Miami-Dade commissioners have rejected proposals for a ban on gay conversion therapy for minors.
They say the law would take over the parent’s right to make decisions about a child’s mental health and matters of sexuality, reports the Miami Herald.
The decision follows hours of testimony from the public, ending with a 4 to 7 vote against Commissioner Sally Heyman’s ordinance.
Those calling for the proposal wanted the area to join a raft of local governments discrediting gay cure therapy.
However, critics say the ordinance was so broad that it could have criminalized parents and even pastors.
Speaking about the bill Commissioner Rebeca Sosa says, ‘In this case, my problem is with the rights of parents. If you make a decision about your children that, in the end, is wrong, that’s your responsibility … I think the government has to be respectful of that right.’
In contrast, those who voted for point to the consensus from medical groups who say telling children that being gay is a problem can cause harm.
What countries do ban the practice?
Malta has a ban on ‘gay cure’ therapy. The bill sets out steps for ‘doctors’ who attempts to the dangerous practice to be put in jail.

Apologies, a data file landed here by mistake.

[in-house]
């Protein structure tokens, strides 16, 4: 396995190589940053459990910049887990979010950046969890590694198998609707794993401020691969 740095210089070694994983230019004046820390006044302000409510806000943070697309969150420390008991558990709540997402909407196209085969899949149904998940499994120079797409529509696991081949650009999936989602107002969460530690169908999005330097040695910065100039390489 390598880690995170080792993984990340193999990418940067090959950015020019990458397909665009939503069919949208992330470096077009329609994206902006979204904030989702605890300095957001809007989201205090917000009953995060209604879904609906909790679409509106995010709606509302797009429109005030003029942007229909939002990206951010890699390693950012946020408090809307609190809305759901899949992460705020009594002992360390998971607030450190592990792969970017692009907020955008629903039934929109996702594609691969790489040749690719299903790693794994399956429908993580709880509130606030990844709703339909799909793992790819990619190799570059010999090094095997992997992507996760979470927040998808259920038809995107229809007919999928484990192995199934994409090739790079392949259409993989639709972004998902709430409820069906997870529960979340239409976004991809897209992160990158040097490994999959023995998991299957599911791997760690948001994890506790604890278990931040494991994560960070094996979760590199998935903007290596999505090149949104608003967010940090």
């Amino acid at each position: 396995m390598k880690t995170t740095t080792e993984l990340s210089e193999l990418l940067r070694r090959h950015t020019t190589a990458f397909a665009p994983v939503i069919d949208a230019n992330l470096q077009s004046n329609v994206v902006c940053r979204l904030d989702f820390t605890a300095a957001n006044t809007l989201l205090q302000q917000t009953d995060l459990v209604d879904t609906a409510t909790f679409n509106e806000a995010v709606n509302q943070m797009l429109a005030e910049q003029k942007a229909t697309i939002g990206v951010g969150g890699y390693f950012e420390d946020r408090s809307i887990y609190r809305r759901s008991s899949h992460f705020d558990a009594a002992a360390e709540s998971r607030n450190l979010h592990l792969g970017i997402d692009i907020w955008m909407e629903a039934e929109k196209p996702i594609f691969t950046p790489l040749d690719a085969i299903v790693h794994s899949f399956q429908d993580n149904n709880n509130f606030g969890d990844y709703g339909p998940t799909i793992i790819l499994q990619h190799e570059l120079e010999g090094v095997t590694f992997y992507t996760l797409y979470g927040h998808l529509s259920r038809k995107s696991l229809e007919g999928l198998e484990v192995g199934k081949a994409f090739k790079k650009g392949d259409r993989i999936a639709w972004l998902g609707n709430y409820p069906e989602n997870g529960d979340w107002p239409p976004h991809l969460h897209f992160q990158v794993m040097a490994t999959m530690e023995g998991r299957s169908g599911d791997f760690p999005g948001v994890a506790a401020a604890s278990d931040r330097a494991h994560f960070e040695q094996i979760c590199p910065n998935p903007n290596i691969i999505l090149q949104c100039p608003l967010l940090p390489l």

It is the first country in Europe to ban conversion therapy.
Earlier in 2017, UK Prime Minister Theresa May rejected a call to make ‘gay cure’ therapy illegal. The Department of Health said at the time that they had ‘already taken the necessary steps to prevent the practice of gay conversion therapy in the UK’.
However, there are also some areas of the US that ban ‘curing’ gay people.
The horrifying nature of gay cure therapy
Last year Gay Star News shared the story of Raymond Buys.
He was starved and tortured and even forced to eat his own feces.
We do not know how he did identify, but for being ‘effeminate’ he was left in chains.
In one witness testimony, a fellow victim said the course ‘General’ tied Buys to a chair naked with his head covered in a pillowcase, would beat him with planks and hosepipes, and would electrocute him with a stun gun.
This is an extreme, but very real, instance of ‘conversion therapy’.
Read more about Raymond’s story: